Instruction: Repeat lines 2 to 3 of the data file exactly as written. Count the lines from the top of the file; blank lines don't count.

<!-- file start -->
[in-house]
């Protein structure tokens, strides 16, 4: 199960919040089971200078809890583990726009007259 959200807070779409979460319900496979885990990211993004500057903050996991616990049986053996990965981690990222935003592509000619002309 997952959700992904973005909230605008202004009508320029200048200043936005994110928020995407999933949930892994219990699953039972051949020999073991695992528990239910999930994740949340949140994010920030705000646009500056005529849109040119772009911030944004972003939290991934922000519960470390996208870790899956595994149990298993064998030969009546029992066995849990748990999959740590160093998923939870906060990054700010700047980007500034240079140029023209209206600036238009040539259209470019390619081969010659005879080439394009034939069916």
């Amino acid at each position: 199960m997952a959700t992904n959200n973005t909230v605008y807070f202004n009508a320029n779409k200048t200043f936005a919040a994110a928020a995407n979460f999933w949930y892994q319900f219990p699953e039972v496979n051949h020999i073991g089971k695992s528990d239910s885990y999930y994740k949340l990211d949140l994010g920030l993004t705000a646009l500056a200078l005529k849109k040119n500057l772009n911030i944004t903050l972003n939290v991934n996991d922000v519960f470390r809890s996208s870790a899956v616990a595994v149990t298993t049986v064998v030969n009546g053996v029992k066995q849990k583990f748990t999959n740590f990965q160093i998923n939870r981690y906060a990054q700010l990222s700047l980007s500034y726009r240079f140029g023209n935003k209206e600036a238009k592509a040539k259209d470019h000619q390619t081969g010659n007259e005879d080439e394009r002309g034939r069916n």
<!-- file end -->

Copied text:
């Protein structure tokens, strides 16, 4: 199960919040089971200078809890583990726009007259 959200807070779409979460319900496979885990990211993004500057903050996991616990049986053996990965981690990222935003592509000619002309 997952959700992904973005909230605008202004009508320029200048200043936005994110928020995407999933949930892994219990699953039972051949020999073991695992528990239910999930994740949340949140994010920030705000646009500056005529849109040119772009911030944004972003939290991934922000519960470390996208870790899956595994149990298993064998030969009546029992066995849990748990999959740590160093998923939870906060990054700010700047980007500034240079140029023209209206600036238009040539259209470019390619081969010659005879080439394009034939069916």
């Amino acid at each position: 199960m997952a959700t992904n959200n973005t909230v605008y807070f202004n009508a320029n779409k200048t200043f936005a919040a994110a928020a995407n979460f999933w949930y892994q319900f219990p699953e039972v496979n051949h020999i073991g089971k695992s528990d239910s885990y999930y994740k949340l990211d949140l994010g920030l993004t705000a646009l500056a200078l005529k849109k040119n500057l772009n911030i944004t903050l972003n939290v991934n996991d922000v519960f470390r809890s996208s870790a899956v616990a595994v149990t298993t049986v064998v030969n009546g053996v029992k066995q849990k583990f748990t999959n740590f990965q160093i998923n939870r981690y906060a990054q700010l990222s700047l980007s500034y726009r240079f140029g023209n935003k209206e600036a238009k592509a040539k259209d470019h000619q390619t081969g010659n007259e005879d080439e394009r002309g034939r069916n």